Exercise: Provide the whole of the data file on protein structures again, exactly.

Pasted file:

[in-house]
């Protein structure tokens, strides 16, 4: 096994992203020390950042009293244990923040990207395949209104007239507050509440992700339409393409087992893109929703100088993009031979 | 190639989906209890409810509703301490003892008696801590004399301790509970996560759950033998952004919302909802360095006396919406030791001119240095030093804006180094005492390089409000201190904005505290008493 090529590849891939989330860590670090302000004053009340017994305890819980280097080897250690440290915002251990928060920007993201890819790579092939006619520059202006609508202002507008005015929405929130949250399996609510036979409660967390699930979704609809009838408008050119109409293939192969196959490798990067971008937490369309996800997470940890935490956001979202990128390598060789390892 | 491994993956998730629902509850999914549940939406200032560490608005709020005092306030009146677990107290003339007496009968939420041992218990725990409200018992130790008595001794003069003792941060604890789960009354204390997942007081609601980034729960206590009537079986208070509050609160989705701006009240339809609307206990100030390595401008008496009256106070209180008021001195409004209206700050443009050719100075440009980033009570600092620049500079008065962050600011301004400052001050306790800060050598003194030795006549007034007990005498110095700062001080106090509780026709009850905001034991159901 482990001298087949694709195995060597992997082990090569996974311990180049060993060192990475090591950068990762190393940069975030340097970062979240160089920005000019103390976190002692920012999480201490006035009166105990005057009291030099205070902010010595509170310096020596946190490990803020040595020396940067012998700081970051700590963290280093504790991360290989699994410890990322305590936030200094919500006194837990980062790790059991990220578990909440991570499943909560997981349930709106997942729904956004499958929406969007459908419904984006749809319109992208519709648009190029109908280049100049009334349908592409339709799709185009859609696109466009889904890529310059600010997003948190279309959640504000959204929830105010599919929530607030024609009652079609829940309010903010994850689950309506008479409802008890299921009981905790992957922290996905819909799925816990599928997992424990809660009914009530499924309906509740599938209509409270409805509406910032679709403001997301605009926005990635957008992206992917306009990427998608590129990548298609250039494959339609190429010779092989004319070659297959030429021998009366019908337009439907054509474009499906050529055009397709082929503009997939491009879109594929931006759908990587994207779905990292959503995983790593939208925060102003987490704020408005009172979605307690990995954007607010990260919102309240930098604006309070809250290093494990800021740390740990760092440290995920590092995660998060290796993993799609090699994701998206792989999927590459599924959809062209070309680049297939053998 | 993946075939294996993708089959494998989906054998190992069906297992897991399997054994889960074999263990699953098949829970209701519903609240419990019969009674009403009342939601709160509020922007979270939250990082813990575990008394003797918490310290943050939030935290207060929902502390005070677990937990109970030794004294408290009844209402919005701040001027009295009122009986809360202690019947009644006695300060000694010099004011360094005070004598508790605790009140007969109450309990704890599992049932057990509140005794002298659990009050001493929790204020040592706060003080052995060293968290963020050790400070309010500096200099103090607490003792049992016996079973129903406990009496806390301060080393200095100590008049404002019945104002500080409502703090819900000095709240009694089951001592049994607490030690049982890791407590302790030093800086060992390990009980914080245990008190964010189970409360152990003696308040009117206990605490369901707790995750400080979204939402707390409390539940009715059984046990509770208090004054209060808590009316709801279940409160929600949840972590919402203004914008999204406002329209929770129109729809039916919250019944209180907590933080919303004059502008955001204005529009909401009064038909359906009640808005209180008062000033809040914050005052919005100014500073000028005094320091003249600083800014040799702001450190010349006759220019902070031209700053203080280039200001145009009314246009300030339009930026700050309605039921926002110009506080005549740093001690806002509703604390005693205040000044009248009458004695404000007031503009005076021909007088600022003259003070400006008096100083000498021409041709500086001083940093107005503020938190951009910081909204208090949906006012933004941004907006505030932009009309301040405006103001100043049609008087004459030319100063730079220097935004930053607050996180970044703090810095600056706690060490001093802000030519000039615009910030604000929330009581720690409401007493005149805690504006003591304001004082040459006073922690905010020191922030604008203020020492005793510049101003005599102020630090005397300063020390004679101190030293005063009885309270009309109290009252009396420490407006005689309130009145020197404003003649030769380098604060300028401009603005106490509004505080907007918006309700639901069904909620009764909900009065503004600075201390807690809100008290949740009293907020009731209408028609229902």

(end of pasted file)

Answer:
[in-house]
């Protein structure tokens, strides 16, 4: 096994992203020390950042009293244990923040990207395949209104007239507050509440992700339409393409087992893109929703100088993009031979 | 190639989906209890409810509703301490003892008696801590004399301790509970996560759950033998952004919302909802360095006396919406030791001119240095030093804006180094005492390089409000201190904005505290008493 090529590849891939989330860590670090302000004053009340017994305890819980280097080897250690440290915002251990928060920007993201890819790579092939006619520059202006609508202002507008005015929405929130949250399996609510036979409660967390699930979704609809009838408008050119109409293939192969196959490798990067971008937490369309996800997470940890935490956001979202990128390598060789390892 | 491994993956998730629902509850999914549940939406200032560490608005709020005092306030009146677990107290003339007496009968939420041992218990725990409200018992130790008595001794003069003792941060604890789960009354204390997942007081609601980034729960206590009537079986208070509050609160989705701006009240339809609307206990100030390595401008008496009256106070209180008021001195409004209206700050443009050719100075440009980033009570600092620049500079008065962050600011301004400052001050306790800060050598003194030795006549007034007990005498110095700062001080106090509780026709009850905001034991159901 482990001298087949694709195995060597992997082990090569996974311990180049060993060192990475090591950068990762190393940069975030340097970062979240160089920005000019103390976190002692920012999480201490006035009166105990005057009291030099205070902010010595509170310096020596946190490990803020040595020396940067012998700081970051700590963290280093504790991360290989699994410890990322305590936030200094919500006194837990980062790790059991990220578990909440991570499943909560997981349930709106997942729904956004499958929406969007459908419904984006749809319109992208519709648009190029109908280049100049009334349908592409339709799709185009859609696109466009889904890529310059600010997003948190279309959640504000959204929830105010599919929530607030024609009652079609829940309010903010994850689950309506008479409802008890299921009981905790992957922290996905819909799925816990599928997992424990809660009914009530499924309906509740599938209509409270409805509406910032679709403001997301605009926005990635957008992206992917306009990427998608590129990548298609250039494959339609190429010779092989004319070659297959030429021998009366019908337009439907054509474009499906050529055009397709082929503009997939491009879109594929931006759908990587994207779905990292959503995983790593939208925060102003987490704020408005009172979605307690990995954007607010990260919102309240930098604006309070809250290093494990800021740390740990760092440290995920590092995660998060290796993993799609090699994701998206792989999927590459599924959809062209070309680049297939053998 | 993946075939294996993708089959494998989906054998190992069906297992897991399997054994889960074999263990699953098949829970209701519903609240419990019969009674009403009342939601709160509020922007979270939250990082813990575990008394003797918490310290943050939030935290207060929902502390005070677990937990109970030794004294408290009844209402919005701040001027009295009122009986809360202690019947009644006695300060000694010099004011360094005070004598508790605790009140007969109450309990704890599992049932057990509140005794002298659990009050001493929790204020040592706060003080052995060293968290963020050790400070309010500096200099103090607490003792049992016996079973129903406990009496806390301060080393200095100590008049404002019945104002500080409502703090819900000095709240009694089951001592049994607490030690049982890791407590302790030093800086060992390990009980914080245990008190964010189970409360152990003696308040009117206990605490369901707790995750400080979204939402707390409390539940009715059984046990509770208090004054209060808590009316709801279940409160929600949840972590919402203004914008999204406002329209929770129109729809039916919250019944209180907590933080919303004059502008955001204005529009909401009064038909359906009640808005209180008062000033809040914050005052919005100014500073000028005094320091003249600083800014040799702001450190010349006759220019902070031209700053203080280039200001145009009314246009300030339009930026700050309605039921926002110009506080005549740093001690806002509703604390005693205040000044009248009458004695404000007031503009005076021909007088600022003259003070400006008096100083000498021409041709500086001083940093107005503020938190951009910081909204208090949906006012933004941004907006505030932009009309301040405006103001100043049609008087004459030319100063730079220097935004930053607050996180970044703090810095600056706690060490001093802000030519000039615009910030604000929330009581720690409401007493005149805690504006003591304001004082040459006073922690905010020191922030604008203020020492005793510049101003005599102020630090005397300063020390004679101190030293005063009885309270009309109290009252009396420490407006005689309130009145020197404003003649030769380098604060300028401009603005106490509004505080907007918006309700639901069904909620009764909900009065503004600075201390807690809100008290949740009293907020009731209408028609229902």